Banker Math meets the jus­tice depart­ment’s cooks

The Pak Banker - - Front Page - Jonathan Weil

ERIC Holder has said he doesn’t know if he will stay on as U.S. at­tor­ney gen­eral, now that Pres­i­dent Barack Obama has been re-elected. Here’s some­thing to help them de­cide: A story about how the Jus­tice Depart­ment got caught fudg­ing its num­bers on fi­nan­cial-fraud pros­e­cu­tions — again.

About five weeks ago, on Oct. 9, Holder held a news con­fer­ence to trum­pet the re­sults of the gov­ern­ment’s Dis­tressed Home­owner Ini­tia­tive, which he called “a ground­break­ing, year­long mort­gage-fraud en­force­ment ef­fort” and “the first ever to fo­cus ex­clu­sively on crimes tar­get­ing home­own­ers.” Holder said the mul­ti­a­gency ini­tia­tive, led by the Fed­eral Bureau of In­ves­ti­ga­tion, ran from Oct. 1, 2011, through Sept. 30 and re­sulted in 285 in­dict­ments and com­plaints against 530 crim­i­nal de­fen­dants “for al­legedly vic­tim­iz­ing more than 73,000 Amer­i­can home­own­ers.” He also cred­ited the pro­gram with 110 civil com­plaints against more than 150 de­fen­dants.

It took two days to dis­credit the fig­ures. On Oct. 11, Bloomberg News re­ported that the num­bers for the crim­i­nal cases in­cluded fraud charges against a Chicago lawyer that were filed in Oc­to­ber 2006, two years be­fore Obama was elected. The lawyer, Nor­ton Hel­ton, was sen­tenced in Jan­uary to 15 years in prison.

The Jus­tice Depart­ment at the time de­clined to re­lease a com­plete list of de­fen­dants’ names. Bloomberg iden­ti­fied the Ge­orge W. Bush-era charges from a sam­ple list of eight cases that the depart­ment did pro­vide. In 10 more cases that in­di­vid­ual U.S. at­tor­neys’ of­fices pub­li­cized in news re­leases as be­ing part of the ini­tia­tive, Bloomberg found that six of them were filed in 2009 and 2010, be­fore the ini­tia­tive be­gan.

This was the sec­ond time in two years that the Jus­tice Depart­ment used trumpedup num­bers for a me­dia event on fi­nan­cial­fraud pros­e­cu­tions. In De­cem­ber 2010, Holder held a news con­fer­ence to tout a sup­posed sweep by the pres­i­dent’s Fi­nan­cial Fraud En­force­ment Task Force called Op­er­a­tion Bro­ken Trust. (The mort­gage-fraud pro­gram was part of the same task force.) As with the lat­est ini­tia­tive, Bro­ken Trust wasn’t ac­tu­ally a sweep. It was more like pick­ing trash out of a dump. All the Jus­tice Depart­ment did was lump to­gether a bunch of small-fry, penny-ante fraud cases that had noth­ing to do with one an­other. Then it held a press gath­er­ing.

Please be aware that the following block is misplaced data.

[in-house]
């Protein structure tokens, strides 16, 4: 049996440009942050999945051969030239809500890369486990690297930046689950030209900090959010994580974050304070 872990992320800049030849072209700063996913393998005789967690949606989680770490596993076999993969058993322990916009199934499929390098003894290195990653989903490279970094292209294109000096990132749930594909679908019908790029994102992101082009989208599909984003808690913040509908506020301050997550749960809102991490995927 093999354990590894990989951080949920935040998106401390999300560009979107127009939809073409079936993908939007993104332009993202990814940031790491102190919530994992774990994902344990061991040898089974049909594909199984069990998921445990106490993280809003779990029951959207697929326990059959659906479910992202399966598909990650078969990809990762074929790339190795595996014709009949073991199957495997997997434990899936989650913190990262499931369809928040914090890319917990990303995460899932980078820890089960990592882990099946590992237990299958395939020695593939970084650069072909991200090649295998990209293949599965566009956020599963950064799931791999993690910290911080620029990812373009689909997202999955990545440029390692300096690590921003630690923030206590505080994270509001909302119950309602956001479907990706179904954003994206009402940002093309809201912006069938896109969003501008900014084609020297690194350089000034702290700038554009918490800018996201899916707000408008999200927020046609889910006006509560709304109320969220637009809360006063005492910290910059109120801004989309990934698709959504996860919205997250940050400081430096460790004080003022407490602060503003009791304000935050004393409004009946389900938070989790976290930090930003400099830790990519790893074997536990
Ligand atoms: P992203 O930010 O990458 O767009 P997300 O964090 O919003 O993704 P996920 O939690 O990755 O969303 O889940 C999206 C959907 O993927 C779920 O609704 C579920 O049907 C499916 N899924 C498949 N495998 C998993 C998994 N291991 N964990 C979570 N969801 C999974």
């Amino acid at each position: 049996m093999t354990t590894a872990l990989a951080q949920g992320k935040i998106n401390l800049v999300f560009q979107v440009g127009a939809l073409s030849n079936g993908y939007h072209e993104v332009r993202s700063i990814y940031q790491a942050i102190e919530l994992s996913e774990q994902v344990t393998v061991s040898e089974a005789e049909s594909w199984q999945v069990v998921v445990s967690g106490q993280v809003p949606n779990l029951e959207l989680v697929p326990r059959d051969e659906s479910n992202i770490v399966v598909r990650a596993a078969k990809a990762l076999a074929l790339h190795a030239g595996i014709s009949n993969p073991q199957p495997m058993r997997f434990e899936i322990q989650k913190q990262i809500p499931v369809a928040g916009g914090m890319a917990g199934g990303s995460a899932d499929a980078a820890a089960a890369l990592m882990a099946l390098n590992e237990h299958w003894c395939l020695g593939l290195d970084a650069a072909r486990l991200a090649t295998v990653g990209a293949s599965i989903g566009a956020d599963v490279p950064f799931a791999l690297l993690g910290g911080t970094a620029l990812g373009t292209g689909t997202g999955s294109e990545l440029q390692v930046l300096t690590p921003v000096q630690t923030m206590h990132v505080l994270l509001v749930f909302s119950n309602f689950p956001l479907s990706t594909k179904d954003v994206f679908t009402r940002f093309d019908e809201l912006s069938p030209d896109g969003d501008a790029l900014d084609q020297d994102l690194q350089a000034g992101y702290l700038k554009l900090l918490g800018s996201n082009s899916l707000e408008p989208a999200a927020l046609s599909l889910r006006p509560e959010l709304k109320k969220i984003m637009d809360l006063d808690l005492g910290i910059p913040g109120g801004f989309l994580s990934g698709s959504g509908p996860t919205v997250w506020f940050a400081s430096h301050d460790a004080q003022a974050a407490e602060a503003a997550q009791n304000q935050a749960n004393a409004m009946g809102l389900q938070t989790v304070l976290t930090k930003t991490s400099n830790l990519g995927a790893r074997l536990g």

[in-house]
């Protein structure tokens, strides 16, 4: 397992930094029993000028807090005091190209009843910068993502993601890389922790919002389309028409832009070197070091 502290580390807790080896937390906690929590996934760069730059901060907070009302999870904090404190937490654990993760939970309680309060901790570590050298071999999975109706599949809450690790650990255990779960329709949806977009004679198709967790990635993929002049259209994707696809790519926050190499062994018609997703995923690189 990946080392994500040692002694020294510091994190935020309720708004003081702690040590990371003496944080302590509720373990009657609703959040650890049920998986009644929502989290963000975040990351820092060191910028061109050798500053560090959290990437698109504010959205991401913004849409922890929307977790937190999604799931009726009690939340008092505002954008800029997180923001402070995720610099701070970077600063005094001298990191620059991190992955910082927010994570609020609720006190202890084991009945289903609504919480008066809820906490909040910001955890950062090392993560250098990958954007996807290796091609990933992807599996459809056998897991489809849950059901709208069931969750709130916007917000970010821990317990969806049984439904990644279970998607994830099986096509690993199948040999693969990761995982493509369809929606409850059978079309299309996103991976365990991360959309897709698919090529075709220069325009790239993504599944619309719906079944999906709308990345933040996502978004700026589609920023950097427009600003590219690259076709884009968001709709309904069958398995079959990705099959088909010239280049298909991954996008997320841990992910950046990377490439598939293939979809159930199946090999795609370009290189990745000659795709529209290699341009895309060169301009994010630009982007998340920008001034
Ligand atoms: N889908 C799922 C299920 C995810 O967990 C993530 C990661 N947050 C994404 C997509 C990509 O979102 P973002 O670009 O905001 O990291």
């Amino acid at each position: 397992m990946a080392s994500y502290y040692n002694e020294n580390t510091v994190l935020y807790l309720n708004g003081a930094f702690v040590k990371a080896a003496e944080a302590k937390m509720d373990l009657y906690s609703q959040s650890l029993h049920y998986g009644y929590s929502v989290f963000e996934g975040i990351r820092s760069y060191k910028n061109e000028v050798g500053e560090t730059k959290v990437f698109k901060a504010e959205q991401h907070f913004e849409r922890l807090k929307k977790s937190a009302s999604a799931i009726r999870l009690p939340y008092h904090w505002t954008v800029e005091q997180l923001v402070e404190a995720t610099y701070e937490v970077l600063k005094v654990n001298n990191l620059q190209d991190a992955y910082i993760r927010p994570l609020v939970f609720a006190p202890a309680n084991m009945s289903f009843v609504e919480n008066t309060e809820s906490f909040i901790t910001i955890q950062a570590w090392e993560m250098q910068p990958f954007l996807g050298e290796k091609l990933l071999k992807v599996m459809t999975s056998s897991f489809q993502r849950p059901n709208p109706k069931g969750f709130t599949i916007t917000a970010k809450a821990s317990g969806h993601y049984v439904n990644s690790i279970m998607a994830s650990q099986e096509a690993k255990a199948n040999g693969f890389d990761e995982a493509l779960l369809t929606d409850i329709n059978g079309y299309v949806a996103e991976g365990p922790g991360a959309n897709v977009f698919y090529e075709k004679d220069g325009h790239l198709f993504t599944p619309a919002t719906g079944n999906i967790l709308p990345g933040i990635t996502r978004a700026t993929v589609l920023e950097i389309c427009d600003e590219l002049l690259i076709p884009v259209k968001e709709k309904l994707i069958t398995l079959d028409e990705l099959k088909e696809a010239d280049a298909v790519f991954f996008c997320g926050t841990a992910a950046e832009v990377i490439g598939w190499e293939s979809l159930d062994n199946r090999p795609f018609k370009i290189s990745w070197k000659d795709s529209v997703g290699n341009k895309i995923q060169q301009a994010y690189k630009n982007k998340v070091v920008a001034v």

At least on that oc­ca­sion, the Jus­tice Depart­ment promptly re­leased a list of de­fen­dants’ names and case de­tails when I asked for one. That is how I was able to de­ter­mine for a De­cem­ber 2010 col­umn that the gov­ern­ment’s Bro­ken Trust num­bers were in­flated. Among the hand­ful of cases on the list that I spot-checked, one de­fen- dant was sen­tenced to pro­ba­tion be­fore the op­er­a­tion’s sup­posed start date. An­other per­son on the list had no record of crim­i­nal charges. Other cases clearly had noth­ing to do with any ac­tions by the task force.

I asked the Jus­tice Depart­ment for its Dis­tressed Home­owner Ini­tia­tive list the week af­ter Bloomberg’s Oct. 11 story ran, and I have been ask­ing ever since. The agency’s lead­ers and spokes­men should have had the list at their fin­ger­tips when they made their claims. To date, the agency hasn’t given me a copy af­ter promis­ing mul­ti­ple times to do so.

In an Oct. 19 e-mail, a Jus­tice Depart­ment spokes­woman, Adora Andy, said: “We’ll have a list to you — it will take some time to pull it to­gether.” On Oct. 26, Andy said: “You will get a list,” ex­plain­ing that “this is a la­bor-in­ten­sive process.” On Nov. 5, she said: “It looks like we should have the list to you by the end of the week if not sooner.” The week came and went, with no list. On Nov. 13: “Hold tight. Fi­nal­iz­ing things on this end. Should have some­thing to you tonight.” Again, no list. “I as­sure you I’m work­ing as hard as I can to get this to you along with the lead agency on this mat­ter, FBI,” she said later that day. “It’s just very la­bo­ri­ous with so much go­ing on and so lit­tle staff.” Ac­cord­ing to last month’s Bloomberg ar­ti­cle, a spokesman for the FBI, Wil­liam Carter, said some cases that be­gan be­fore Oc­to­ber 2011 were in­cluded in the num­bers be­cause some type of law-en­force­ment ac­tion — in­clud­ing sen­tenc­ings — had oc­curred dur­ing the year­long pe­riod. In other words, the gov­ern­ment en­gi­neered the cri­te­ria to show as many cases as pos­si­ble, not­with­stand­ing Carter’s state­ment at the time that there was “no at­tempt to fudge the num­bers.”

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